dent. The average attendance has
been about 15. An inovation has been
the substituting of short dances with
only two or three encores in the place
of the' long . dances of the regular
session. Teh change has proven pop-
ular and it has allowed more chances
for different people dancing with one.
another, whcih gets more people ac-
The installation of the ventilation,
fans early in the summer has been a
great aid in making the dancing com-,
fortable and pleasant. The music for
most of the dances has consisted of a
five-piece, orchestra under the direc-
tion of Earl Ritchey.
The score of the faculty-superin-
tendents game at the Educational
club meeting Wednesday- should be
10 to 4 in favor of the superintend-
ents instead of 1-9 to 2 in favor of the
test. It will .be taken in oie day.
Each person will be praded according
to his efficiency into the poor, fair;
good and excellent classes.
The tests will include chinning.
dipping, rope climbing, bar vaulting.
putting 12 pound shot, high jump,
standing broad jump, 50 yard dash,
half mile run, throlWing a football,
throwing a baseball, fungo. hitting.
three exercises on gymnasium appar-
atus, and finding out what part he
took in high school athletics.
TO MAKE OFFICES
OF LATIN ROOM
e to build up such
at the University
apete wit hother
or entry to this
I by natural abil-
res than other
ate. In this way
eam that will be
e state and will
do that this year
t have the 'full
even by the most respectable citizens.
Professional skill is being used to
avoid the tax, but the success or fail-
ure of the system3 does not flepend on
this point. It is going to e hard in
the long run to avoid the tax. The
opinion that he big corporation beats
the tax is erroneous. The corporation
has definite records and is forced to
pay taxes according to them. It is
the small dealer or business man who
by ,arelessness or deliberate inten-
tion fails to mace proper returns.
Methods of figuring the regular in
cfiome tax, and the surtax and excess
profits tax were discussed.
New York, Aug. 13.-The feature of
the sugar market has been the decline
in fine granulated, Arbuckle Brothers
announcing a new price of 17 1-2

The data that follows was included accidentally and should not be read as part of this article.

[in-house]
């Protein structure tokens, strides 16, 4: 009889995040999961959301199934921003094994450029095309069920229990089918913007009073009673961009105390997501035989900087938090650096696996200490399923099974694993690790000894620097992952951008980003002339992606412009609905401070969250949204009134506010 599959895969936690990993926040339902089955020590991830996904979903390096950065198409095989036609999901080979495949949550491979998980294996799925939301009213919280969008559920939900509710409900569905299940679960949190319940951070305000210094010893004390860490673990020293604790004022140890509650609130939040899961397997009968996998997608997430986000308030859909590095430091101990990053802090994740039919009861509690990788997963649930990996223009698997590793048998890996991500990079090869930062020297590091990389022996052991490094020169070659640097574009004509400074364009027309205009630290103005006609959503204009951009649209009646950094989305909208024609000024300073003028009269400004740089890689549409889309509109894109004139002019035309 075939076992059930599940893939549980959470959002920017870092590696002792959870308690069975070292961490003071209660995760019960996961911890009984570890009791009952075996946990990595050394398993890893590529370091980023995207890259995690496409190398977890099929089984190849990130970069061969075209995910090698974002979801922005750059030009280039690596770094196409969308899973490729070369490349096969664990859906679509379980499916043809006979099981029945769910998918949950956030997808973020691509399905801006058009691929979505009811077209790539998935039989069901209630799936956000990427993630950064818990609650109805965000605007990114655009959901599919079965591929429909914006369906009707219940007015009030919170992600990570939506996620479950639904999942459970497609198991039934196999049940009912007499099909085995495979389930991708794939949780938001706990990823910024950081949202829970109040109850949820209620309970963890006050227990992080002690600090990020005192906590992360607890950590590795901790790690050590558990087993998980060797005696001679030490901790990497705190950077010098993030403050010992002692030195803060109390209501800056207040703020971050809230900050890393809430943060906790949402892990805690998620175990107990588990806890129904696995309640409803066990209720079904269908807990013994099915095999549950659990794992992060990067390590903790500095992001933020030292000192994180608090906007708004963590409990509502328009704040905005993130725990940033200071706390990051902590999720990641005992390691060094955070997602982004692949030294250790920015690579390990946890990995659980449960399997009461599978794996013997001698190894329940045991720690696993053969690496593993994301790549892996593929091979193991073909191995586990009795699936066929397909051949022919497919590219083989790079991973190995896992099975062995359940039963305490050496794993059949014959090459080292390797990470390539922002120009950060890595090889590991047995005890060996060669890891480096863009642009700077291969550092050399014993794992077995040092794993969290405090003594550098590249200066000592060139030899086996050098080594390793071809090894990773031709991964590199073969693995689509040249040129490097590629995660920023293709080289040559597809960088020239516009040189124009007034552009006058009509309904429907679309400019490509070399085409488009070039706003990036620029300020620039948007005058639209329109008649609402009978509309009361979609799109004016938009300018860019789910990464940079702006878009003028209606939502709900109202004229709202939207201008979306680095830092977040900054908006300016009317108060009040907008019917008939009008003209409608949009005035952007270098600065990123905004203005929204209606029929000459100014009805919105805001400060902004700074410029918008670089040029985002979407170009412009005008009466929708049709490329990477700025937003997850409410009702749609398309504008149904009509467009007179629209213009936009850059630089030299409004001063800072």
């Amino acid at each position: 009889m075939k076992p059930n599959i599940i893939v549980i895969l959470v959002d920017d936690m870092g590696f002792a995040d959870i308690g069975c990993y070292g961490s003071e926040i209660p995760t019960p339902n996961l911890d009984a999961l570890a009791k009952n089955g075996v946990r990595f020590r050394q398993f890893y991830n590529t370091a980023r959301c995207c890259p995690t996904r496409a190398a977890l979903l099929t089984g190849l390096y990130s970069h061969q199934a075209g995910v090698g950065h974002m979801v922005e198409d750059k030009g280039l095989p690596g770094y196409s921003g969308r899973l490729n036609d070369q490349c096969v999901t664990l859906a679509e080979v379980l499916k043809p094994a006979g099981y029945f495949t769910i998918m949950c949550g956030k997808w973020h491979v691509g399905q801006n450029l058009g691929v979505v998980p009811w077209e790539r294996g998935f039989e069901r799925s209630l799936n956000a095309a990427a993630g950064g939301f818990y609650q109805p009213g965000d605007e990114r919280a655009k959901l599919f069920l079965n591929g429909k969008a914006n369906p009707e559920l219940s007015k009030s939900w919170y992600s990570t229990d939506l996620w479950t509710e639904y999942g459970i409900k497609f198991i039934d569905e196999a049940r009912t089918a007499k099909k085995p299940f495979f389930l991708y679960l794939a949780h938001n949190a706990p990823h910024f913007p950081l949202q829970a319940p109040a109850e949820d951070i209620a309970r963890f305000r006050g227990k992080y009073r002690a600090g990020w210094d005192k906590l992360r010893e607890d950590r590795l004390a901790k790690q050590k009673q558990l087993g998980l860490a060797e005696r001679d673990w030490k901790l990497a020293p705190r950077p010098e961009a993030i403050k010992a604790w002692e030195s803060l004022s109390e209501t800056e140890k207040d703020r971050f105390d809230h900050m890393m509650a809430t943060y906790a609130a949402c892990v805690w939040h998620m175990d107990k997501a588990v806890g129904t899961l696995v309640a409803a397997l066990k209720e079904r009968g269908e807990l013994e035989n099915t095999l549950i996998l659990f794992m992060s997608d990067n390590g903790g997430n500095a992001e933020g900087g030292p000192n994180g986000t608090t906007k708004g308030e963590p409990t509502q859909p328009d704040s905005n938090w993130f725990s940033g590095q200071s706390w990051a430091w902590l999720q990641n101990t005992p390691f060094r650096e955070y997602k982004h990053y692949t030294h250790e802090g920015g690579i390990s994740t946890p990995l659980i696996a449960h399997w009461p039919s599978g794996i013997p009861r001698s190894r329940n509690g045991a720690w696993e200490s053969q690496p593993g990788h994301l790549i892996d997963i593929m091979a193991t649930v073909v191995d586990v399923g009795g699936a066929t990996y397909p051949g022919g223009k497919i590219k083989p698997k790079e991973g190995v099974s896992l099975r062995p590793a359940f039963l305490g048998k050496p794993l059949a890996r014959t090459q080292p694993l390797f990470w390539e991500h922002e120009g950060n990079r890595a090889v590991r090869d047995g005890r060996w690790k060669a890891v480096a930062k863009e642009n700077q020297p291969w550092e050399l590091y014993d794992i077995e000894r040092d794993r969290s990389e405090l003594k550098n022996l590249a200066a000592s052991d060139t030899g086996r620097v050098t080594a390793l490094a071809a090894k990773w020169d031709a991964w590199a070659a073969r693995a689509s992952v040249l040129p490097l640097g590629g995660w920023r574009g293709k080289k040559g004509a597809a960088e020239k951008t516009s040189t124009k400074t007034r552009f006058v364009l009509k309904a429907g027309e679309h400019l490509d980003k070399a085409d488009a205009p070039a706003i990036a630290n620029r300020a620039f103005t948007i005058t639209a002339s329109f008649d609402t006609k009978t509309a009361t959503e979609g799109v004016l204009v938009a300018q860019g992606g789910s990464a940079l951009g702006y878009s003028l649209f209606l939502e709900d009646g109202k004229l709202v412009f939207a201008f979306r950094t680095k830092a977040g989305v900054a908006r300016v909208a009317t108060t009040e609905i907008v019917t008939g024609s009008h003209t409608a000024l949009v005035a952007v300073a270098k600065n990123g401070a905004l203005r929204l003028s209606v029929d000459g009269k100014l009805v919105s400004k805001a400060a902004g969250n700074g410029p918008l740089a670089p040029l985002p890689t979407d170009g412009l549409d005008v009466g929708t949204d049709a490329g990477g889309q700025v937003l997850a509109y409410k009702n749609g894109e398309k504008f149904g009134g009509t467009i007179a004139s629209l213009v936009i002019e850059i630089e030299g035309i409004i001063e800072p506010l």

cents less 2 per cent for cash. Their
last price was 22 cents, This decline
is made possible by the recent sharp
break in raw sugar to a basis of 12
cents cost and freight for Cuba, which
presents a decline of about 10 cents
a pound within the last three or four
months. Porto Ricos have sold at
13.04 c.i.f. and full duty sugars at 11.75
cents c.i.f., and other sugars offering'
on this basis have found no buyers.
Refiners are not disposed to buy
freely of raws when they find it im-
possible to dispose of their daily out-
put of granulated, and they are acting
with caution. The sugar situation'
generally, is in a demoralized condi-
The Latin room of University hall
on the first hall is being remodeled
into officesi which will correspond
with those of the Graduate school on
the other side of the hall.
The new offices will be occupied by
Dean John R. Effinger of the literary
college at the beginnini of school in
the fall. .It is. believed that the new
offices will furnish the dean and his
staff with the much' desired office
spasce that he has 'been in need of
for -so long.
This change with that on the sec-
ond floor, where University Hall is
being remodeled and made into class
rooms will make quite a change in the
administration building for next fall.
rE IN AURIVING
N ACCOUNT OF RAIN
leym, '21E, and "Oliver
the H. M. H1. Air serv-
Ann Arbor a little after
y. They were sched-
in the morning but the
OPEN AIR CAMPUS SERVICE
PROF. A. KNOWITO/N,
COLLEGE, VISITS 1
SUNDAY 7:30 P. M.
Prof. Ansel Knowlton of the pi
ics department of Reed college, W:
ington, D. C., was a visitor at the1
versity yesterday. He is chairma
the' committee of administra
whic hwas appointed upon the re
nation of President Poster, to c
on. the administrative work' uni;
new executive can be appointed.]
fessor Knowlton is on a tour of
east and . mid-west universitie
SPEAKER; Mr. H. H. Hawley'
LIBRARY STEPS . IF RAIN, IN LANE HALL.
ON THE L